Some time later this year – possibly as early as this summer – Apple will unleash the latest version of Mac OS X: version 10.8, or Mountain Lion as it will also be known. One of the new features in Mountain Lion is Gatekeeper, which is a security feature primarily designed from preventing malware from running.
It works by checking for the presence of a digital signature on the application – in particular, one that has been signed using a Developer ID from Apple. Developers can register with Apple for $99 a year, and this allows them to both publish the apps using its Mac App Store and also release signed apps through other channels. If no signature is present, or the file has been tampered with, then the application won’t run.
There are three levels of Gatekeeper protection. The highest will only permit apps that either came with the Mac and were provided by Apple, and those acquired from the Mac App Store. The middle, and default, setting, will run those apps mentioned previously, plus any app that has been signed using a Developer ID. Finally, you can disable Gatekeeper entirely, and run any app regardless of whether it has been signed or not, which is the situation now.
This means that, with the advent of Mountain Lion, any app that hasn’t been signed or downloaded from the Mac App Store probably won’t run, unless Gatekeeper is disabled. Anyone who has a had a Mac for some time may find that they have to do this, thus making themselves more at risk at inadvertently running malware if they’re not careful. But how much of a problem will this be?
To investigate, I downloaded RB App Checker Lite (from the Mac App Store, natch) which can be used to identify those apps that have not been signed, and will therefore probably not work when Mountain Lion comes out, unless a signed update is released. I went through all 131 applications in my /Applications/ folder, made sure that they were all up-to-date using AppFresh (which, um, isn’t a signed app), and here’s what I found:Firstly, there were 30 apps that came with my Mac, so we can discount those as we know they will work. Next, 23 apps were from the Mac App Store – again, these will all work without problems when Mountain Lion comes along. But of the 78 remaining apps, only 5 were signed using Developer ID. Oh dear.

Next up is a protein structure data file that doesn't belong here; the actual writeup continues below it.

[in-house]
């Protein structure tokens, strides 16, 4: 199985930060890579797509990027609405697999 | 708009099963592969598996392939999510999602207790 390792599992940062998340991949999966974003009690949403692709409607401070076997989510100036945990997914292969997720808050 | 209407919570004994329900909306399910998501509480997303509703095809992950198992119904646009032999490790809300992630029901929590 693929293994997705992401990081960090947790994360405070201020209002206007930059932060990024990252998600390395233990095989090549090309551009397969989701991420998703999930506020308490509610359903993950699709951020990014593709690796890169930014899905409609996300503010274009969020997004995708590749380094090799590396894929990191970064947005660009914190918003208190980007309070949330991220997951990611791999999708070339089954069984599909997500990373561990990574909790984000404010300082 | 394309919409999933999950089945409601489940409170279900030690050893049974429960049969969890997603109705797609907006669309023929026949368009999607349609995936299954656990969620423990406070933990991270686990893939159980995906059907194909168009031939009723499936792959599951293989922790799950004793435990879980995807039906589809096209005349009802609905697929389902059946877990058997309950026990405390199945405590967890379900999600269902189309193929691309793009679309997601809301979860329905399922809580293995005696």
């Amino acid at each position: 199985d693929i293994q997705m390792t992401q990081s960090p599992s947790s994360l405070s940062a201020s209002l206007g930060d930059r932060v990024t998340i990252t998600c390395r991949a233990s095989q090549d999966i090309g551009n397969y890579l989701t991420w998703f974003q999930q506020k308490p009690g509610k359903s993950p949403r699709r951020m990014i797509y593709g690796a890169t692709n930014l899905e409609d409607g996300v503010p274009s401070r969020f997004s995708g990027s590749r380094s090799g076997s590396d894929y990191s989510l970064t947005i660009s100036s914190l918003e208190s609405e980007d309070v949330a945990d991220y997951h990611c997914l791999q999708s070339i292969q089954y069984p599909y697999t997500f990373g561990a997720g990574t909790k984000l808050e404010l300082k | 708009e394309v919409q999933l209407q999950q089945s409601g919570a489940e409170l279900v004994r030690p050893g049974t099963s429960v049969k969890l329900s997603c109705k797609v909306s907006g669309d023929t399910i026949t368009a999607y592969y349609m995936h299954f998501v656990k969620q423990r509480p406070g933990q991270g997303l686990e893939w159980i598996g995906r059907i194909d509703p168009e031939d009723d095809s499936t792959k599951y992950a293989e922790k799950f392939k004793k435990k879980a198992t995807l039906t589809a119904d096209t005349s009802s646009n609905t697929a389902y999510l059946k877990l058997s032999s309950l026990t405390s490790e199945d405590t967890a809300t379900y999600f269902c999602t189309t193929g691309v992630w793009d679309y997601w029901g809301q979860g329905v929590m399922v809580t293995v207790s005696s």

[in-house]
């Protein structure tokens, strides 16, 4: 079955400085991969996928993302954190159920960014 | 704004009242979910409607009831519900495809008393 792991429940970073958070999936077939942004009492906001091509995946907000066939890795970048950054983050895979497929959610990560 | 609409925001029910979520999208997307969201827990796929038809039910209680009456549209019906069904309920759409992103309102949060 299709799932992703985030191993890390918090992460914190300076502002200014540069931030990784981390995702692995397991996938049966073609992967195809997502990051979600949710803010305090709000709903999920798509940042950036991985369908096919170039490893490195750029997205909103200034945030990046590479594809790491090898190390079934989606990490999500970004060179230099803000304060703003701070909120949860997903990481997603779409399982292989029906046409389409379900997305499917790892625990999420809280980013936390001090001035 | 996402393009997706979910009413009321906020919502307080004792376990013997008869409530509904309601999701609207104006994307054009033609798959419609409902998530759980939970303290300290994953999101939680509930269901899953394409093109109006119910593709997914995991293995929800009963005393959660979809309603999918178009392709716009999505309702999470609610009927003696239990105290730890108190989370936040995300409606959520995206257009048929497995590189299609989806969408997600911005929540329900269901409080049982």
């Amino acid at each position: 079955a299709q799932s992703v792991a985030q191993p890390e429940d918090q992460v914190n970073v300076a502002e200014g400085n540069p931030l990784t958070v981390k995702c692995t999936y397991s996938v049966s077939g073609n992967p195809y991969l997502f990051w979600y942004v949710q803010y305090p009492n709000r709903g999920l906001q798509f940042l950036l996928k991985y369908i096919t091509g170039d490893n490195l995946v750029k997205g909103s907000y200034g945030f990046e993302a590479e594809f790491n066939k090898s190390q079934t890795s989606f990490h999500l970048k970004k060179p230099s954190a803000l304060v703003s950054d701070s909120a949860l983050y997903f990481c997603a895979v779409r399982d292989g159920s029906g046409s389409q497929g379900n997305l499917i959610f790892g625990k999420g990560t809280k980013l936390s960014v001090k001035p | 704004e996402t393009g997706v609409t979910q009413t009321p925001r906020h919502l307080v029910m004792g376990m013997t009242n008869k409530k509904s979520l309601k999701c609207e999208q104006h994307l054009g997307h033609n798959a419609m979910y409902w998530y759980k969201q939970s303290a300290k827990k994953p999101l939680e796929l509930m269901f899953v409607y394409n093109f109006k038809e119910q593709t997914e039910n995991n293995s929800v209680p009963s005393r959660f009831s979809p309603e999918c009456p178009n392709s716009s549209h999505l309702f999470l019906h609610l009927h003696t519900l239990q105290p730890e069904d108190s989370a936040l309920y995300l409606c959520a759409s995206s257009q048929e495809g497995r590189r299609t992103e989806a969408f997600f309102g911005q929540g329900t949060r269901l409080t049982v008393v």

I should, at this stage, point out that 22 apps did have a digital signature, but these were from the developers themselves and not Apple (this is similar to how most Windows apps are digitially signed). But even then, 51 of my apps had no signature whatsoever. This is actually quite concerning because without a digital signature it would be hard to verify that these apps are in fact genuine, and have not been tampered with.
A number of these unsigned apps are in active development, and by organisations like Google (Picasa, Google Drive), Mozilla (Firefox) and Microsoft (Messenger, SkyDrive) who perhaps should know better. But many of these are old apps, where the developers have abandoned them long ago; there’s probably little chance of them being updated in time for Mountain Lion’s release.
And so, on the basis, it’s regrettable that I’ll probably have to disable Gatekeeper just to keep all of my apps running. Otherwise, 73 out of my 131 apps – more than 50% – will stop working, if nothing changes before that time.